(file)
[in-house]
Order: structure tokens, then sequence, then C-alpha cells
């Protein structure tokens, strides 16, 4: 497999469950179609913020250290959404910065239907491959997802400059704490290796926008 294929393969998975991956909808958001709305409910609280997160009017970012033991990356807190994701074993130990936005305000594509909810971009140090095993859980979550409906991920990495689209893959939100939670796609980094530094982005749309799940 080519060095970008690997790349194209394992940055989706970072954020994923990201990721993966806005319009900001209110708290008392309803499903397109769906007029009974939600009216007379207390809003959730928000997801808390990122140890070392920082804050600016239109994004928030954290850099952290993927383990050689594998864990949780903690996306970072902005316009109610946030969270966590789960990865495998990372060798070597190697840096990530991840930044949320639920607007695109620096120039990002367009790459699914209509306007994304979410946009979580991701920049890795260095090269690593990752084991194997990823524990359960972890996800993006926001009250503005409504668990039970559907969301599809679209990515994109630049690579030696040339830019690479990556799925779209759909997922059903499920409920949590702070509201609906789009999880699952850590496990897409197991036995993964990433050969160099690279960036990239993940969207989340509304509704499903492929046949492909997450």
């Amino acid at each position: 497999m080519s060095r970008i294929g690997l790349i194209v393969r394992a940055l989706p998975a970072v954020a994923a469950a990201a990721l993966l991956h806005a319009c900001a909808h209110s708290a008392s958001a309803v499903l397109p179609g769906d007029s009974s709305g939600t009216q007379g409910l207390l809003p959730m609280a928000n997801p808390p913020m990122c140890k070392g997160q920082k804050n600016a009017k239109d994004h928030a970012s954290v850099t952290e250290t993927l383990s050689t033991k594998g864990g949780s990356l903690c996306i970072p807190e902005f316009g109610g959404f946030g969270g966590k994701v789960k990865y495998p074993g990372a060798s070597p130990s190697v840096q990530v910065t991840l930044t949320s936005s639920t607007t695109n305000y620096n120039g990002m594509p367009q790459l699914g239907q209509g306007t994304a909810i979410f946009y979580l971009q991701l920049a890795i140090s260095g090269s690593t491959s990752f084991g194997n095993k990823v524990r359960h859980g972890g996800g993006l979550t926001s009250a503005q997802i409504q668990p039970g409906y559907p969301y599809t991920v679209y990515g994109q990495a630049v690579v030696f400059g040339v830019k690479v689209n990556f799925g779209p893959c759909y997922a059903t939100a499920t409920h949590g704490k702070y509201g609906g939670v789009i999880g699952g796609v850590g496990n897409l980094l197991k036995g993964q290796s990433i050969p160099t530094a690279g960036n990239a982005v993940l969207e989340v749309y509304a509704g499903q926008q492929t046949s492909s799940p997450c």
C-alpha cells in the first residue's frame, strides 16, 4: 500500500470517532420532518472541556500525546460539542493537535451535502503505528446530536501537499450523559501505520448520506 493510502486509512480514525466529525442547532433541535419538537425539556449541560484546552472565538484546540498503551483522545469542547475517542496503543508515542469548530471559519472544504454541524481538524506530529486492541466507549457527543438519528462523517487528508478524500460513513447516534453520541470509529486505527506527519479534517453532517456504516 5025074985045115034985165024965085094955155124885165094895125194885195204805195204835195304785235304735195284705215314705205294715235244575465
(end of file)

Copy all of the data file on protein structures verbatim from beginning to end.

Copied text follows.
[in-house]
Order: structure tokens, then sequence, then C-alpha cells
């Protein structure tokens, strides 16, 4: 497999469950179609913020250290959404910065239907491959997802400059704490290796926008 294929393969998975991956909808958001709305409910609280997160009017970012033991990356807190994701074993130990936005305000594509909810971009140090095993859980979550409906991920990495689209893959939100939670796609980094530094982005749309799940 080519060095970008690997790349194209394992940055989706970072954020994923990201990721993966806005319009900001209110708290008392309803499903397109769906007029009974939600009216007379207390809003959730928000997801808390990122140890070392920082804050600016239109994004928030954290850099952290993927383990050689594998864990949780903690996306970072902005316009109610946030969270966590789960990865495998990372060798070597190697840096990530991840930044949320639920607007695109620096120039990002367009790459699914209509306007994304979410946009979580991701920049890795260095090269690593990752084991194997990823524990359960972890996800993006926001009250503005409504668990039970559907969301599809679209990515994109630049690579030696040339830019690479990556799925779209759909997922059903499920409920949590702070509201609906789009999880699952850590496990897409197991036995993964990433050969160099690279960036990239993940969207989340509304509704499903492929046949492909997450």
């Amino acid at each position: 497999m080519s060095r970008i294929g690997l790349i194209v393969r394992a940055l989706p998975a970072v954020a994923a469950a990201a990721l993966l991956h806005a319009c900001a909808h209110s708290a008392s958001a309803v499903l397109p179609g769906d007029s009974s709305g939600t009216q007379g409910l207390l809003p959730m609280a928000n997801p808390p913020m990122c140890k070392g997160q920082k804050n600016a009017k239109d994004h928030a970012s954290v850099t952290e250290t993927l383990s050689t033991k594998g864990g949780s990356l903690c996306i970072p807190e902005f316009g109610g959404f946030g969270g966590k994701v789960k990865y495998p074993g990372a060798s070597p130990s190697v840096q990530v910065t991840l930044t949320s936005s639920t607007t695109n305000y620096n120039g990002m594509p367009q790459l699914g239907q209509g306007t994304a909810i979410f946009y979580l971009q991701l920049a890795i140090s260095g090269s690593t491959s990752f084991g194997n095993k990823v524990r359960h859980g972890g996800g993006l979550t926001s009250a503005q997802i409504q668990p039970g409906y559907p969301y599809t991920v679209y990515g994109q990495a630049v690579v030696f400059g040339v830019k690479v689209n990556f799925g779209p893959c759909y997922a059903t939100a499920t409920h949590g704490k702070y509201g609906g939670v789009i999880g699952g796609v850590g496990n897409l980094l197991k036995g993964q290796s990433i050969p160099t530094a690279g960036n990239a982005v993940l969207e989340v749309y509304a509704g499903q926008q492929t046949s492909s799940p997450c």
C-alpha cells in the first residue's frame, strides 16, 4: 500500500470517532420532518472541556500525546460539542493537535451535502503505528446530536501537499450523559501505520448520506 493510502486509512480514525466529525442547532433541535419538537425539556449541560484546552472565538484546540498503551483522545469542547475517542496503543508515542469548530471559519472544504454541524481538524506530529486492541466507549457527543438519528462523517487528508478524500460513513447516534453520541470509529486505527506527519479534517453532517456504516 5025074985045115034985165024965085094955155124885165094895125194885195204805195204835195304785235304735195284705215314705205294715235244575465